‘High Road to Aspen’ wins Colorado Book Award
2015 Colorado Book Award Winners
“Outdoors in the Southwest” by Andrew Gulliford, editor (University of Oklahoma Press)
“Mama Built a Little Nest” by Jennifer Ward, illustrated by Steve Jenkins (Beach Lane Books, an imprint of Simon & Schuster)
“Both Sides Now; A True Story of Love, Loss, and Bold Living” by Nancy Sharp (Books & Books Press)
“Eating Dangerously” by Michael Booth and Jennifer Brown (Rowman & Littlefield)
“Song of the Jayhawk” by Jack Marshall Maness (Wooden Stake Press)
“Encounters at the Heart of the World: A History of the Mandan People” by Elizabeth A. Fenn (Hill & Wang, a division of Farrar, Straus & Giroux)
“Searching for Silverheels” by Jeannie Mobley (Margaret K. McElderry Books, an imprint of Simon & Schuster)
“The Painter” by Peter Heller (Alfred A. Knopf)
“Trapline” by Mark Stevens (Midnight Ink, an imprint of Llewelyn Worldwide Ltd.)
“High Road to Aspen” by Paul Andersen with photographs by David Hiser (ERG Press)
“Abide” by Jake Adam York (Crab Orchard Review & Southern Illinois University Press)
Short Story Collection
“The Rise & Fall of the Scandamerican Domestic” by Christopher Merkner (Coffee House Press)
“The Intern’s Handbook” by Shane Kuhn (Simon & Schuster)
Young Adult Literature
“Lost Girl Found” by Leah Bassoff and Laura DeLuca (Groundwood Books, House of Anansi Press)
Three books by local writers were nominated for Colorado Book Awards, and one — by Aspen Times columnist Paul Andersen — took home a prize at the awards ceremony Sunday afternoon at the Doerr-Hosier Center at Aspen Meadows.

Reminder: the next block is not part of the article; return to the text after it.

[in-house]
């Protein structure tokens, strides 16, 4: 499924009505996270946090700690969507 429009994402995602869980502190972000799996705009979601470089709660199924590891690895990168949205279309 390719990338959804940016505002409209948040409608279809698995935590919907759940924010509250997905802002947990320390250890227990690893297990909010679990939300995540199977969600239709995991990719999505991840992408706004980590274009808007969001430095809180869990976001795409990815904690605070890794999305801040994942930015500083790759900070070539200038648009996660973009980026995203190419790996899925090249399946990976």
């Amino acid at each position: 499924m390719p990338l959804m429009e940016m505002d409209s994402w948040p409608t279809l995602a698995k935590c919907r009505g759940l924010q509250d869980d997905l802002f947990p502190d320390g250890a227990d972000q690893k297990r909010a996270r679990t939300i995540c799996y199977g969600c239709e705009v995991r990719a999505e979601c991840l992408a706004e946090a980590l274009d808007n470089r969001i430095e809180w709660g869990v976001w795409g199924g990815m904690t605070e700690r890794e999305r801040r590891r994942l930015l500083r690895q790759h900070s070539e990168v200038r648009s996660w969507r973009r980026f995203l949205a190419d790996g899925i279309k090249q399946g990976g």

“High Road to Aspen,” a portrait of Independence Pass in words and photos by Andersen and photographer David Hiser, won the award in the pictorial category. Andersen was not in attendance. Book designer Curt Carpenter accepted the award on his and Hiser’s behalf.
Local schoolteacher-turned-novelist Linda Lafftery was nominated in the thriller category for “The House of Bathory,” a novel linking a murder in 17th-century Slovakia to modern Aspen. She lost out to Shane Kuhn’s “The Intern’s Handbook.”
“A Democracy of Poets: Poems of the Roaring Fork Valley and Beyond,” a collection of works by writers who’ve read at the Aspen Poets’ Society monthly gatherings — edited by local writers Marjorie DeLuca, Cameron Scott and Rett Harper — was nominated in the anthology category. It lost to “Outdoors in the Southwest,” by Andrew Gulliford.
A novel set in the Roaring Fork Valley also took home a prize. “Trapline,” a novel about a Glenwood Springs newspaper reporter, an outfitter and a murder in the Flat Tops, by Denver writer Mark Stevens, won for best mystery.
The awards ceremony was the first event of the Aspen Summer Words literary festival, kicking off a week of workshops and public panels.
Events continue today with panels at The Gant and Paepcke Auditorium, featuring authors Hannah Tinti, Lea Carpenter, Michael Maren, Dani Shapiro and Akhil Sharma. A full schedule and tickets are available at http://www.aspenwords.com.
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My father was the last assayer in Aspen. At one time there were many, but it dwindled to one and when that one died in 1944 the Midnight Mine discovered it was too expensive and took too long to send out its assays.